Further passages lead to the basement of a local TV station, Cable 54, and the source of the aliens' signal. Holly, who works at the station, is found by Frank and Nada and they take her with them to the roof. Nada runs up to the roof expecting that Holly and Frank are behind him. Holly pulls out a gun, presses it against Frank's temple, and kills Frank. Through the special lenses Nada notices the broadcasting antenna. Holly gets to the roof, then takes aim at Nada. Nada uses a hidden sleeve pistol and kills Holly. Nada then turns his attention back to the broadcasting antenna. Nada is shot and fatally wounded by the aliens, but manages to destroy the broadcasting antenna in the process. As a last dying act, Nada gives the aliens the finger.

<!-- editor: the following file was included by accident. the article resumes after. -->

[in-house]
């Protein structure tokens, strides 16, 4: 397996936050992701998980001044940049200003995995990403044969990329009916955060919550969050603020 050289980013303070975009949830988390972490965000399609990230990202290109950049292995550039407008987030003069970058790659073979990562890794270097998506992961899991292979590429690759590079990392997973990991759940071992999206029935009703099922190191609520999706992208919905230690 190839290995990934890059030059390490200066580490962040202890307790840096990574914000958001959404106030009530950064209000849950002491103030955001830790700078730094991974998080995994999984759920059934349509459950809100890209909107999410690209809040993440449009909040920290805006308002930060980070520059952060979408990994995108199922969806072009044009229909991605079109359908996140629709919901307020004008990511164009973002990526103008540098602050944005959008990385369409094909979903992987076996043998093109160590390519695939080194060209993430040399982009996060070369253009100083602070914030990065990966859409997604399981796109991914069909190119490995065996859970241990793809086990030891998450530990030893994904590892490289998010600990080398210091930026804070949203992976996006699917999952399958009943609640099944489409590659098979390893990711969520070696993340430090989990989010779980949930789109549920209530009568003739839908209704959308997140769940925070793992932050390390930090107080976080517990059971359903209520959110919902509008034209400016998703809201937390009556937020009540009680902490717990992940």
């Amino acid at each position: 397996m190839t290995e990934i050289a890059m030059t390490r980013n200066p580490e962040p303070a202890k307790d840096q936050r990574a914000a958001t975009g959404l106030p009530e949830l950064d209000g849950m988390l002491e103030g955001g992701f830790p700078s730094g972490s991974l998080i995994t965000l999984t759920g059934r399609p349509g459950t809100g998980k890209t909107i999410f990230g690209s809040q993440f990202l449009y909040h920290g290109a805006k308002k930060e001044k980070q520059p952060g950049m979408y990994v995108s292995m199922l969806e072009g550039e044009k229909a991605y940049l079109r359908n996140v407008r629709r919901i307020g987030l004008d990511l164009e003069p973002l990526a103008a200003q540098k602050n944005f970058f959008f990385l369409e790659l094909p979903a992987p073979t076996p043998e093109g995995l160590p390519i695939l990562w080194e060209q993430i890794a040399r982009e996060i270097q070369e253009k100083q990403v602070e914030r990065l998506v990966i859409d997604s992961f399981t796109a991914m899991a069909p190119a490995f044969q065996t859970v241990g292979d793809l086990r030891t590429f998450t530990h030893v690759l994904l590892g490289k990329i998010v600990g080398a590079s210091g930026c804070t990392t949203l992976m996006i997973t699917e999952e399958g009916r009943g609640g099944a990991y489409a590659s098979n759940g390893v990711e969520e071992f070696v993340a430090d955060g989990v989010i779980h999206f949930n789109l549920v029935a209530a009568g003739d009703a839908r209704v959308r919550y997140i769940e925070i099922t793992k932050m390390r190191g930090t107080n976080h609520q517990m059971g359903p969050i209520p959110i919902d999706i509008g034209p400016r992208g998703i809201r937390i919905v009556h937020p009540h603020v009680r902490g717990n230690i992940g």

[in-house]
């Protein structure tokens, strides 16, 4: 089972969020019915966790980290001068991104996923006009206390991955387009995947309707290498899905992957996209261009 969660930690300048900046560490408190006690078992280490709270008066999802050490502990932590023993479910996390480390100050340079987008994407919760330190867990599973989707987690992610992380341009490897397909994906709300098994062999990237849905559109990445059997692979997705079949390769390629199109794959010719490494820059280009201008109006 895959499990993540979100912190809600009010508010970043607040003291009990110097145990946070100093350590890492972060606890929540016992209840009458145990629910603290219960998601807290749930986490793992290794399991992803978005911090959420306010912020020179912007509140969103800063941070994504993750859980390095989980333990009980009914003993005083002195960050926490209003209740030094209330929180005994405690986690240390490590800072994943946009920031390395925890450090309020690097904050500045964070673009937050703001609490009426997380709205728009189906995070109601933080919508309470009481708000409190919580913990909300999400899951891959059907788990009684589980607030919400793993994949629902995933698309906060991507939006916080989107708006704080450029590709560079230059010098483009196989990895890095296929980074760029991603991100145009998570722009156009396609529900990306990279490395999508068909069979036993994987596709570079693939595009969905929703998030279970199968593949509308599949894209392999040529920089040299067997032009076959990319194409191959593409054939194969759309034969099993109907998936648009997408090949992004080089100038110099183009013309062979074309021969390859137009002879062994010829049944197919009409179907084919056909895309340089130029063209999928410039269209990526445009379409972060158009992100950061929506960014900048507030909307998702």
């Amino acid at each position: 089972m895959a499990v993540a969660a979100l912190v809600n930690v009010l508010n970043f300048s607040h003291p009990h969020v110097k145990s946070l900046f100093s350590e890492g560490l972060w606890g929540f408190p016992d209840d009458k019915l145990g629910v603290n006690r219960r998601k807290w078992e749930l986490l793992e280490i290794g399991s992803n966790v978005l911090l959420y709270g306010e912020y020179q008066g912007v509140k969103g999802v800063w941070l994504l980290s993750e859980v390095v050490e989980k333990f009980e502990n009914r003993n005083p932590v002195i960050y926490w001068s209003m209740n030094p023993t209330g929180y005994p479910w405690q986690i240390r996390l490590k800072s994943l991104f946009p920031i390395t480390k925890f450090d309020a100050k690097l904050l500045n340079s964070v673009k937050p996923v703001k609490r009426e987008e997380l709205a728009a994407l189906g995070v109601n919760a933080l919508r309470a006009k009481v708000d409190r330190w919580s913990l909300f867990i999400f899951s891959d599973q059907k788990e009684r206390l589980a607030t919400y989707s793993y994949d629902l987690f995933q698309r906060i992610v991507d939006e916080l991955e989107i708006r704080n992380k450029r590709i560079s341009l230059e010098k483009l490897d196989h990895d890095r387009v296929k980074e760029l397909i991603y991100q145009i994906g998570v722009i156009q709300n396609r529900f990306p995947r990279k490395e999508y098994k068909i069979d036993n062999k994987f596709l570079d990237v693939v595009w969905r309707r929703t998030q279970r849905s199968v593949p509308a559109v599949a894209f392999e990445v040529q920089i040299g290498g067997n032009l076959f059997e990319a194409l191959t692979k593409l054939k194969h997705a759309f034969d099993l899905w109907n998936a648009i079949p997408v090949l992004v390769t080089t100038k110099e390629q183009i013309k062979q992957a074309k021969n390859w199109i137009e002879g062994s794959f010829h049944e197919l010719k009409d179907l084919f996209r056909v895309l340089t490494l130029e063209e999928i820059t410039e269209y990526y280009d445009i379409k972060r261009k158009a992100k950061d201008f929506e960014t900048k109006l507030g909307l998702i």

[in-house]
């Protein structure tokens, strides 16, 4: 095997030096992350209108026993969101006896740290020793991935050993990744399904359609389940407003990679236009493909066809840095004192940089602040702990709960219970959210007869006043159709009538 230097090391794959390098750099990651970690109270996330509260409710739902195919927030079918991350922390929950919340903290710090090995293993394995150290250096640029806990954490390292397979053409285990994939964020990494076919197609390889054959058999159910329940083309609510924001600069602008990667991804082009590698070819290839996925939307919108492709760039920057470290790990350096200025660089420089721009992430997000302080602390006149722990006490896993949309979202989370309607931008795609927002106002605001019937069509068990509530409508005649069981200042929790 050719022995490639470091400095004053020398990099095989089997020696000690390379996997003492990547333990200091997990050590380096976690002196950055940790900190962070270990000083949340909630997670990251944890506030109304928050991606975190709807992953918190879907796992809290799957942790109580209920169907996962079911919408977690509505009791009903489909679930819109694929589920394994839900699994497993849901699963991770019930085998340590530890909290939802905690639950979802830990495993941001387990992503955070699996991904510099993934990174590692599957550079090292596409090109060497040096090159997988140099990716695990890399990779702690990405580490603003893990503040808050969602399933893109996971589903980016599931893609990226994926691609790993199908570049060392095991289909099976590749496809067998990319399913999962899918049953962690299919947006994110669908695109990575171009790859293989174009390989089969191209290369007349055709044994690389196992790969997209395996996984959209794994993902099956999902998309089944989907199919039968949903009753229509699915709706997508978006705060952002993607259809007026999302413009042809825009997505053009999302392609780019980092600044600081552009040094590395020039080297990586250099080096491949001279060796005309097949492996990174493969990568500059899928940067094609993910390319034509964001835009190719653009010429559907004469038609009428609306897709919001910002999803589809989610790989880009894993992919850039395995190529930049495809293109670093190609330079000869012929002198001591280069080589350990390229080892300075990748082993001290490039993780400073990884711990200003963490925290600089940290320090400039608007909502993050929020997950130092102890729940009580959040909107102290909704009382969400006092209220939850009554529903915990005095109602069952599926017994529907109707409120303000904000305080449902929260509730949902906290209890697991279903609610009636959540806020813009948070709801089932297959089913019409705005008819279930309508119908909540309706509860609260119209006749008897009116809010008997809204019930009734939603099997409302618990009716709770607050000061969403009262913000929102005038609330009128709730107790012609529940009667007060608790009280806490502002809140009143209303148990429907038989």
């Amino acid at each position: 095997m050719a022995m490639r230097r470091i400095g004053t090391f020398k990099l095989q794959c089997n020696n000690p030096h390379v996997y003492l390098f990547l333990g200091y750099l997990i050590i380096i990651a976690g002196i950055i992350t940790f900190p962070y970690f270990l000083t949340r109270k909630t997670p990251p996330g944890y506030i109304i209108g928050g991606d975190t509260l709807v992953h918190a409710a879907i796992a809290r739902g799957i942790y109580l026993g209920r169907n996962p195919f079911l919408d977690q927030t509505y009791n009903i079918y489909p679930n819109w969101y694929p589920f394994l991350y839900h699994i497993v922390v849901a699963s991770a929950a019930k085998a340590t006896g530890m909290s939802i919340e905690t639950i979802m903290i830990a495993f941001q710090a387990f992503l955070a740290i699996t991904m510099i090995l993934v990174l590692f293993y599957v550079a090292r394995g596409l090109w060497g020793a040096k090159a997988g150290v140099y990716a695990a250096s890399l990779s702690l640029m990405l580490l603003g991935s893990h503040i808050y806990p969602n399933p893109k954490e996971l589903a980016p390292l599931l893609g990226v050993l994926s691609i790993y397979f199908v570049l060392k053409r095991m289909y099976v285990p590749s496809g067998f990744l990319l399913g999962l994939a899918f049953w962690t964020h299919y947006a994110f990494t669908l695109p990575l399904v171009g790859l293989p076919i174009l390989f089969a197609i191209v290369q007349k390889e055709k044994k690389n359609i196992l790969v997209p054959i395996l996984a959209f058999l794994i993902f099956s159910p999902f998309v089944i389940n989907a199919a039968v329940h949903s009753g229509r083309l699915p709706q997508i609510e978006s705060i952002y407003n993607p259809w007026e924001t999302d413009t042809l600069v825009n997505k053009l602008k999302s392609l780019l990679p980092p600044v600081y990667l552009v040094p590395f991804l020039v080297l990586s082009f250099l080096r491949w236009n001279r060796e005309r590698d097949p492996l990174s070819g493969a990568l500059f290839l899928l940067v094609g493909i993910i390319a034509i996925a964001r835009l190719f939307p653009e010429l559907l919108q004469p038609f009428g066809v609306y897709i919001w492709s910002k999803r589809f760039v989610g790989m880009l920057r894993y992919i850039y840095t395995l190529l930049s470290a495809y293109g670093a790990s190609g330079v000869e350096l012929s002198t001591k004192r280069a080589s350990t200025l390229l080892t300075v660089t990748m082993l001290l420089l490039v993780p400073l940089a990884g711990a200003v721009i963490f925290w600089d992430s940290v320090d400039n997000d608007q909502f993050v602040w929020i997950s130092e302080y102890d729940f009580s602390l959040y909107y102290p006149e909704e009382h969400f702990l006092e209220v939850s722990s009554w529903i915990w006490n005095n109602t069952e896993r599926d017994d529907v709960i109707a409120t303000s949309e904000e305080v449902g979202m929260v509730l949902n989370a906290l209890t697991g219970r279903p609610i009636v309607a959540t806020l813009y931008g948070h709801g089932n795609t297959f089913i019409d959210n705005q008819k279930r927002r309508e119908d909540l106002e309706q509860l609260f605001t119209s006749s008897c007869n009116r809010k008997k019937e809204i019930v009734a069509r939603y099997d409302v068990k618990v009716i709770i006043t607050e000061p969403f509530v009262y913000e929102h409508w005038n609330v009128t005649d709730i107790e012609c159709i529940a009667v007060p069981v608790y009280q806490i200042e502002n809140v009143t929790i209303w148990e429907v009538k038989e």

With the signal now destroyed, people around L.A. are surprised to discover aliens in their midst – seeing them on TV, chatting with them at the bar, meeting with them at the office, and even having sex with them.



The idea for They Live came from two sources: a short story called "Eight O'Clock in the Morning" by Ray Nelson, originally published in The Magazine of Fantasy and Science Fiction in the 1960s, involving an alien invasion in the tradition of Invasion of the Body Snatchers, and a story called "Nada" from the Alien Encounters comic book.[1] John Carpenter describes Nelson's story as "a D.O.A. type of story, in which a man is put in a trance by a stage hypnotist. When he awakens, he realizes that the entire human race has been hypnotized, and that alien creatures are controlling humanity. He has only until eight o'clock in the morning to solve the problem."[1] Carpenter acquired the film rights to both the comic book and short story and wrote the screenplay using Nelson's story as a basis for the film's structure.